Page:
Walking down the street you’ll see the National Bank of Serbia, proudly “standing” in the corner. It wasn’t until year 2009 that I first had a chance to visit it. It was during the Museum Night that I discovered its treasures, old coins and currencies used in Serbia. I remember that I was greeted by a student who volunteered at the bank and as a history major, he shared his knowledge and passion for everything we could lay our eyes on. I’ll share history data about the bank, which can be found on its website ( http://www.nbs.rs/internet/english/index.html)> Following the liberation from the centuries-long period of the Ottoman domination in the Balkans in the nineteenth century, the re-established Serbian state embarked on setting up the cornerstones of the new cultural and state institutions. Throughout this period of re-establishing national authorities, Serbia had no national legal tender and as many as 43 foreign currencies were in circulation. What became actually apparent at this point was a need to put Serbia’s monetary and treasury affairs in order and establish a national bank. The year 1854 saw the publication of an article entitled ‘Current Monetary Crisis’ in the ‘Srpske novine’ newspaper in which the author called for establishment of such an institution. Nevertheless, thirty years passed until this initiative was realized. It was only in 1884 that the institution entitled the Privileged National Bank of the Kingdom of Serbia was founded. This bank was organized on the model of the Belgian national bank, which was, at the time, viewed as a paragon of a modern banking institution.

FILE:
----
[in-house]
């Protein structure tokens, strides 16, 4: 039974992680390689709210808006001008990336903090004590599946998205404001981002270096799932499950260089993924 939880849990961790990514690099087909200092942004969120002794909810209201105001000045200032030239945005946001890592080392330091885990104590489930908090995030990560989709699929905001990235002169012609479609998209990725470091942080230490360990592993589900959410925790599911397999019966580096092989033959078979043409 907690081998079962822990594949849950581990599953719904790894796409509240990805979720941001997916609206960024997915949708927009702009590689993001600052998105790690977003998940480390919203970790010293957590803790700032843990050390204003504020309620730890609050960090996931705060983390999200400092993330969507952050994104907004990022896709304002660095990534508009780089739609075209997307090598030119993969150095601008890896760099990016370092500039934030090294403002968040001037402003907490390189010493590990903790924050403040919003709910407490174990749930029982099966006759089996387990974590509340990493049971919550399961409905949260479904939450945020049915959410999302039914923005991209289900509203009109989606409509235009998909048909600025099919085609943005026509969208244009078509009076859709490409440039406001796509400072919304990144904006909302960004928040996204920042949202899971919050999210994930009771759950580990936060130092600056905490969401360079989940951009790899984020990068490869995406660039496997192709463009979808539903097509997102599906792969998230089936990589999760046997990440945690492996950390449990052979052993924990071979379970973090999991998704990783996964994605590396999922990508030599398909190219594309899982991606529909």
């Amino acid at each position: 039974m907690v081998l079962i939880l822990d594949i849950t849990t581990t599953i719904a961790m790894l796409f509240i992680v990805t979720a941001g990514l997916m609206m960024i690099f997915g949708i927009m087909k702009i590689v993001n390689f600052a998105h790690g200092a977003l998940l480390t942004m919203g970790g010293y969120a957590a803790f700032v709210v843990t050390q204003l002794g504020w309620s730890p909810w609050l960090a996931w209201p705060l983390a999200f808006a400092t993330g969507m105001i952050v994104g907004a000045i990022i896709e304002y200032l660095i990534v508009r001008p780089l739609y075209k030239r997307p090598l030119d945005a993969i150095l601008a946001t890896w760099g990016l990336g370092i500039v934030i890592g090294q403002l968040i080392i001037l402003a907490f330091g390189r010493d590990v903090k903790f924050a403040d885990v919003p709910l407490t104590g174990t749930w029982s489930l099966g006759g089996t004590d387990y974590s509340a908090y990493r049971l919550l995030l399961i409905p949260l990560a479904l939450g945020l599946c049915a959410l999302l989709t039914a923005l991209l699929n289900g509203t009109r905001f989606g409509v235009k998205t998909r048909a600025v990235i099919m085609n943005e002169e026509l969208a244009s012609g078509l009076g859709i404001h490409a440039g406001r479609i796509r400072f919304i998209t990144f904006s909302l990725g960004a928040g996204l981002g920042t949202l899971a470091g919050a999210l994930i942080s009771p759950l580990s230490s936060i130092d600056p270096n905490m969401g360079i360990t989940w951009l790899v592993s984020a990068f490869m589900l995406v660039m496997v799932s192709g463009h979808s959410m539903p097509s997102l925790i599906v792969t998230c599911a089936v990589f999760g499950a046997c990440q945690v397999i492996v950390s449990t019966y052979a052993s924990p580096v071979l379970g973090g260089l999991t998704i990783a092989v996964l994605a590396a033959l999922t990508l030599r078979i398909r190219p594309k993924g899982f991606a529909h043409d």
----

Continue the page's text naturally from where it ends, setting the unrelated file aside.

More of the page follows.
National Bank of Serbia
National Bank of Serbia

In only one street there was so much history, places to remember and recognize its value and importance. If those walls could only talk, what would they’ve told us. Merchant Stamenkovic’s House is an examle of Belgrade`s Art Nouveau style in architecture from 1907. For example, this building is breathtaking, but not everyone will spot it immediately. Everyone will first see the cafe which is a really cozy place to have your coffee at, but only if you raise your head will you be able to see some beautiful green tiles and details which characterize secession in art. By the time we got to the end of the street we had a company of a police officer who was looking at us suspiciously while we were taking pictures in front of the Jewish community and museum and Bajrakli Mosque. He finally approached us which demanded some explanation from our side, but at least we got some attention and we made sure that this police officer remembers what Make Heritage Fun is. 🙂

Merchant Stamenkovic's house, Street of King Peter, Belgrade
Merchant Stamenkovic’s house, Street of King Peter, Belgrade

This day was most certainly fun and I wish that next time we can have more people participating, maybe someone who remembers these heritage sites from another perspective and has his/her own stories to share. There are many more sites that we’ve seen in King Peter’s Street, but I guess the ones I’ve mentioned had the most influence on me. Definitely looking forward to our next GoUnesco event.


Belgrade, Serbia